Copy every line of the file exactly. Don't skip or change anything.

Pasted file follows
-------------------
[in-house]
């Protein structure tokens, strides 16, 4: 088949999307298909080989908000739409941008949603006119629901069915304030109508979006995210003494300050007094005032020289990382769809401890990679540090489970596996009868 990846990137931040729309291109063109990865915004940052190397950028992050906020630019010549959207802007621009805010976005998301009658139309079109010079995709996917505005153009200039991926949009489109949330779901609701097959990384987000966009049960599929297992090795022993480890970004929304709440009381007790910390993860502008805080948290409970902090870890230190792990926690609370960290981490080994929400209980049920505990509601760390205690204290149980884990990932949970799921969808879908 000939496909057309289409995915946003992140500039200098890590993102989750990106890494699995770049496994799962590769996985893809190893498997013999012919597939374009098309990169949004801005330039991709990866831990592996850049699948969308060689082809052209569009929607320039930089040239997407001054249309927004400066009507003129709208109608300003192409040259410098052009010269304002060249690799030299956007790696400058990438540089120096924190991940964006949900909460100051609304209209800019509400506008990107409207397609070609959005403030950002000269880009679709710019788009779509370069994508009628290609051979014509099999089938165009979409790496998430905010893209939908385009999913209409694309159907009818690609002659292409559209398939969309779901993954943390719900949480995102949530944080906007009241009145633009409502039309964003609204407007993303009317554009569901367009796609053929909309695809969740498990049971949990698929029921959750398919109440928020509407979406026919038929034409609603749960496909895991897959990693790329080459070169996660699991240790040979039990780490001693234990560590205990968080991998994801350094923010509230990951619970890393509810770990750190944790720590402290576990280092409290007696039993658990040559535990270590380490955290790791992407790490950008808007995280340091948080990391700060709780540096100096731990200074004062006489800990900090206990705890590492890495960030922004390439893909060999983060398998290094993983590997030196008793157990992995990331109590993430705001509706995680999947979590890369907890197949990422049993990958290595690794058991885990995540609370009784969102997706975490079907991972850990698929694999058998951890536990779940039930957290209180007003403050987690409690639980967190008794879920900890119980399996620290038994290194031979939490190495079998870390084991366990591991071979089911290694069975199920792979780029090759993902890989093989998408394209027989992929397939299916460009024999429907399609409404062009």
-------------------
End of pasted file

[in-house]
């Protein structure tokens, strides 16, 4: 088949999307298909080989908000739409941008949603006119629901069915304030109508979006995210003494300050007094005032020289990382769809401890990679540090489970596996009868 990846990137931040729309291109063109990865915004940052190397950028992050906020630019010549959207802007621009805010976005998301009658139309079109010079995709996917505005153009200039991926949009489109949330779901609701097959990384987000966009049960599929297992090795022993480890970004929304709440009381007790910390993860502008805080948290409970902090870890230190792990926690609370960290981490080994929400209980049920505990509601760390205690204290149980884990990932949970799921969808879908 000939496909057309289409995915946003992140500039200098890590993102989750990106890494699995770049496994799962590769996985893809190893498997013999012919597939374009098309990169949004801005330039991709990866831990592996850049699948969308060689082809052209569009929607320039930089040239997407001054249309927004400066009507003129709208109608300003192409040259410098052009010269304002060249690799030299956007790696400058990438540089120096924190991940964006949900909460100051609304209209800019509400506008990107409207397609070609959005403030950002000269880009679709710019788009779509370069994508009628290609051979014509099999089938165009979409790496998430905010893209939908385009999913209409694309159907009818690609002659292409559209398939969309779901993954943390719900949480995102949530944080906007009241009145633009409502039309964003609204407007993303009317554009569901367009796609053929909309695809969740498990049971949990698929029921959750398919109440928020509407979406026919038929034409609603749960496909895991897959990693790329080459070169996660699991240790040979039990780490001693234990560590205990968080991998994801350094923010509230990951619970890393509810770990750190944790720590402290576990280092409290007696039993658990040559535990270590380490955290790791992407790490950008808007995280340091948080990391700060709780540096100096731990200074004062006489800990900090206990705890590492890495960030922004390439893909060999983060398998290094993983590997030196008793157990992995990331109590993430705001509706995680999947979590890369907890197949990422049993990958290595690794058991885990995540609370009784969102997706975490079907991972850990698929694999058998951890536990779940039930957290209180007003403050987690409690639980967190008794879920900890119980399996620290038994290194031979939490190495079998870390084991366990591991071979089911290694069975199920792979780029090759993902890989093989998408394209027989992929397939299916460009024999429907399609409404062009």